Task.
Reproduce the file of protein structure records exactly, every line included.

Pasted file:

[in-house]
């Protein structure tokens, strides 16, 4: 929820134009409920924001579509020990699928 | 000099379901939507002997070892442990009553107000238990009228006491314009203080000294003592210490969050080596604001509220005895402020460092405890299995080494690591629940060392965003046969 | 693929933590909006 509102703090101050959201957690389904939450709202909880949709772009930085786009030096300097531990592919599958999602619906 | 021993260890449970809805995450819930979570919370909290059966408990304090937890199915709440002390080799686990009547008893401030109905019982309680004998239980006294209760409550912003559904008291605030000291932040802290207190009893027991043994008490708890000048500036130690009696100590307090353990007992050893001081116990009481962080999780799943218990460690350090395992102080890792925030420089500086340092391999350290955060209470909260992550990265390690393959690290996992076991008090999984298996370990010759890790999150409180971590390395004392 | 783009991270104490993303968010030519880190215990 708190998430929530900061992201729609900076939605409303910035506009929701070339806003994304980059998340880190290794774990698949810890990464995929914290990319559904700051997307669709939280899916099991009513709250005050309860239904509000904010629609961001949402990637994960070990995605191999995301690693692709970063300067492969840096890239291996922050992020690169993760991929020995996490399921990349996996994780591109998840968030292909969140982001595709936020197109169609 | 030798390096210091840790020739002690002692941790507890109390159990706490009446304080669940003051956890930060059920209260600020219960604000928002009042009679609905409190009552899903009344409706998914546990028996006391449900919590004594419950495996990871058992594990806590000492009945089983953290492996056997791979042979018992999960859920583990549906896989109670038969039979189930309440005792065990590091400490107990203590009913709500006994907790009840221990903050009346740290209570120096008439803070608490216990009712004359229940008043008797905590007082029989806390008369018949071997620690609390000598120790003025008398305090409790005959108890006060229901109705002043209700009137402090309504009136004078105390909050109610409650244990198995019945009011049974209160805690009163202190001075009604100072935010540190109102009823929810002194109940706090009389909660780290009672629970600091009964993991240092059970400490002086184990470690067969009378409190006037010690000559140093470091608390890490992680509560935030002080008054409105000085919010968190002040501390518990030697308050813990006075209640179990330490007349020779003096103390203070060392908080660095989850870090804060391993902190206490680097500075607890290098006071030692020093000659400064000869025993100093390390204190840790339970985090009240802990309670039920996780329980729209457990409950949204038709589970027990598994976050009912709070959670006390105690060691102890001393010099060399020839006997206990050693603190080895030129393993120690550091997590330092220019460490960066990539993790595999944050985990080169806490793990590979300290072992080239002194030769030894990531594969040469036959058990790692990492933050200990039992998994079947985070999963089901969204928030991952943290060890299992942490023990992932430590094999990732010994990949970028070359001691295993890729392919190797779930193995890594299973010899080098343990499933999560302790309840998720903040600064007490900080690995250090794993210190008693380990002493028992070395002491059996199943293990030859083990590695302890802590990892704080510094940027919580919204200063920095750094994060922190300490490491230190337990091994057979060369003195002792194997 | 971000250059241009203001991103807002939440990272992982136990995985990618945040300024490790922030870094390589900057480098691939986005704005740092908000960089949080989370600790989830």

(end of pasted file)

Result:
[in-house]
């Protein structure tokens, strides 16, 4: 929820134009409920924001579509020990699928 | 000099379901939507002997070892442990009553107000238990009228006491314009203080000294003592210490969050080596604001509220005895402020460092405890299995080494690591629940060392965003046969 | 693929933590909006 509102703090101050959201957690389904939450709202909880949709772009930085786009030096300097531990592919599958999602619906 | 021993260890449970809805995450819930979570919370909290059966408990304090937890199915709440002390080799686990009547008893401030109905019982309680004998239980006294209760409550912003559904008291605030000291932040802290207190009893027991043994008490708890000048500036130690009696100590307090353990007992050893001081116990009481962080999780799943218990460690350090395992102080890792925030420089500086340092391999350290955060209470909260992550990265390690393959690290996992076991008090999984298996370990010759890790999150409180971590390395004392 | 783009991270104490993303968010030519880190215990 708190998430929530900061992201729609900076939605409303910035506009929701070339806003994304980059998340880190290794774990698949810890990464995929914290990319559904700051997307669709939280899916099991009513709250005050309860239904509000904010629609961001949402990637994960070990995605191999995301690693692709970063300067492969840096890239291996922050992020690169993760991929020995996490399921990349996996994780591109998840968030292909969140982001595709936020197109169609 | 030798390096210091840790020739002690002692941790507890109390159990706490009446304080669940003051956890930060059920209260600020219960604000928002009042009679609905409190009552899903009344409706998914546990028996006391449900919590004594419950495996990871058992594990806590000492009945089983953290492996056997791979042979018992999960859920583990549906896989109670038969039979189930309440005792065990590091400490107990203590009913709500006994907790009840221990903050009346740290209570120096008439803070608490216990009712004359229940008043008797905590007082029989806390008369018949071997620690609390000598120790003025008398305090409790005959108890006060229901109705002043209700009137402090309504009136004078105390909050109610409650244990198995019945009011049974209160805690009163202190001075009604100072935010540190109102009823929810002194109940706090009389909660780290009672629970600091009964993991240092059970400490002086184990470690067969009378409190006037010690000559140093470091608390890490992680509560935030002080008054409105000085919010968190002040501390518990030697308050813990006075209640179990330490007349020779003096103390203070060392908080660095989850870090804060391993902190206490680097500075607890290098006071030692020093000659400064000869025993100093390390204190840790339970985090009240802990309670039920996780329980729209457990409950949204038709589970027990598994976050009912709070959670006390105690060691102890001393010099060399020839006997206990050693603190080895030129393993120690550091997590330092220019460490960066990539993790595999944050985990080169806490793990590979300290072992080239002194030769030894990531594969040469036959058990790692990492933050200990039992998994079947985070999963089901969204928030991952943290060890299992942490023990992932430590094999990732010994990949970028070359001691295993890729392919190797779930193995890594299973010899080098343990499933999560302790309840998720903040600064007490900080690995250090794993210190008693380990002493028992070395002491059996199943293990030859083990590695302890802590990892704080510094940027919580919204200063920095750094994060922190300490490491230190337990091994057979060369003195002792194997 | 971000250059241009203001991103807002939440990272992982136990995985990618945040300024490790922030870094390589900057480098691939986005704005740092908000960089949080989370600790989830």